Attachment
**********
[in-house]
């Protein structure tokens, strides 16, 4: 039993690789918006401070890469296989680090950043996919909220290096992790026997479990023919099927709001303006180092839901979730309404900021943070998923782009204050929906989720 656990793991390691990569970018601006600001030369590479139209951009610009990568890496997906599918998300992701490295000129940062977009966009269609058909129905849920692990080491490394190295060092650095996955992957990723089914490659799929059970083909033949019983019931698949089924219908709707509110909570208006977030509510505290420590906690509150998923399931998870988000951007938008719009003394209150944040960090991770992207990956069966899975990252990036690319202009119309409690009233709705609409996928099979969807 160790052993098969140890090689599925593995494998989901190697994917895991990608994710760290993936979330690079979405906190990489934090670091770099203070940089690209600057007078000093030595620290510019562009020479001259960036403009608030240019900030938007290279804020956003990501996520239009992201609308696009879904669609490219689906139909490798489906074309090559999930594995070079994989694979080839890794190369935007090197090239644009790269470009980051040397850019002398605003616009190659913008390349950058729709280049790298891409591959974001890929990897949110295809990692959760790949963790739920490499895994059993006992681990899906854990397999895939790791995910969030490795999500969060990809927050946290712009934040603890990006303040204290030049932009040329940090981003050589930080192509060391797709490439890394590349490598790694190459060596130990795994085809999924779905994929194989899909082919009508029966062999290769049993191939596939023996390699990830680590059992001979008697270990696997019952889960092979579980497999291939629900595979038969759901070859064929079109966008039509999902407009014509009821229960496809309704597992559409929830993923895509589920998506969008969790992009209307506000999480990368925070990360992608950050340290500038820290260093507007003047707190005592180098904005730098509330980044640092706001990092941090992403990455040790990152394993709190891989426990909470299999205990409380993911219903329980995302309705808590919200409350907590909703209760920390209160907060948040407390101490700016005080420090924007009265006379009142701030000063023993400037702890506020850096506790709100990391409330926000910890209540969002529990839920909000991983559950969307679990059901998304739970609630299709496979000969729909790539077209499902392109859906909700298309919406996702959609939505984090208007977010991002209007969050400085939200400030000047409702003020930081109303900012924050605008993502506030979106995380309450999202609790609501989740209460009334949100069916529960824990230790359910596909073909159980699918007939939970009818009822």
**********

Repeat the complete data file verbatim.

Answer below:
[in-house]
């Protein structure tokens, strides 16, 4: 039993690789918006401070890469296989680090950043996919909220290096992790026997479990023919099927709001303006180092839901979730309404900021943070998923782009204050929906989720 656990793991390691990569970018601006600001030369590479139209951009610009990568890496997906599918998300992701490295000129940062977009966009269609058909129905849920692990080491490394190295060092650095996955992957990723089914490659799929059970083909033949019983019931698949089924219908709707509110909570208006977030509510505290420590906690509150998923399931998870988000951007938008719009003394209150944040960090991770992207990956069966899975990252990036690319202009119309409690009233709705609409996928099979969807 160790052993098969140890090689599925593995494998989901190697994917895991990608994710760290993936979330690079979405906190990489934090670091770099203070940089690209600057007078000093030595620290510019562009020479001259960036403009608030240019900030938007290279804020956003990501996520239009992201609308696009879904669609490219689906139909490798489906074309090559999930594995070079994989694979080839890794190369935007090197090239644009790269470009980051040397850019002398605003616009190659913008390349950058729709280049790298891409591959974001890929990897949110295809990692959760790949963790739920490499895994059993006992681990899906854990397999895939790791995910969030490795999500969060990809927050946290712009934040603890990006303040204290030049932009040329940090981003050589930080192509060391797709490439890394590349490598790694190459060596130990795994085809999924779905994929194989899909082919009508029966062999290769049993191939596939023996390699990830680590059992001979008697270990696997019952889960092979579980497999291939629900595979038969759901070859064929079109966008039509999902407009014509009821229960496809309704597992559409929830993923895509589920998506969008969790992009209307506000999480990368925070990360992608950050340290500038820290260093507007003047707190005592180098904005730098509330980044640092706001990092941090992403990455040790990152394993709190891989426990909470299999205990409380993911219903329980995302309705808590919200409350907590909703209760920390209160907060948040407390101490700016005080420090924007009265006379009142701030000063023993400037702890506020850096506790709100990391409330926000910890209540969002529990839920909000991983559950969307679990059901998304739970609630299709496979000969729909790539077209499902392109859906909700298309919406996702959609939505984090208007977010991002209007969050400085939200400030000047409702003020930081109303900012924050605008993502506030979106995380309450999202609790609501989740209460009334949100069916529960824990230790359910596909073909159980699918007939939970009818009822």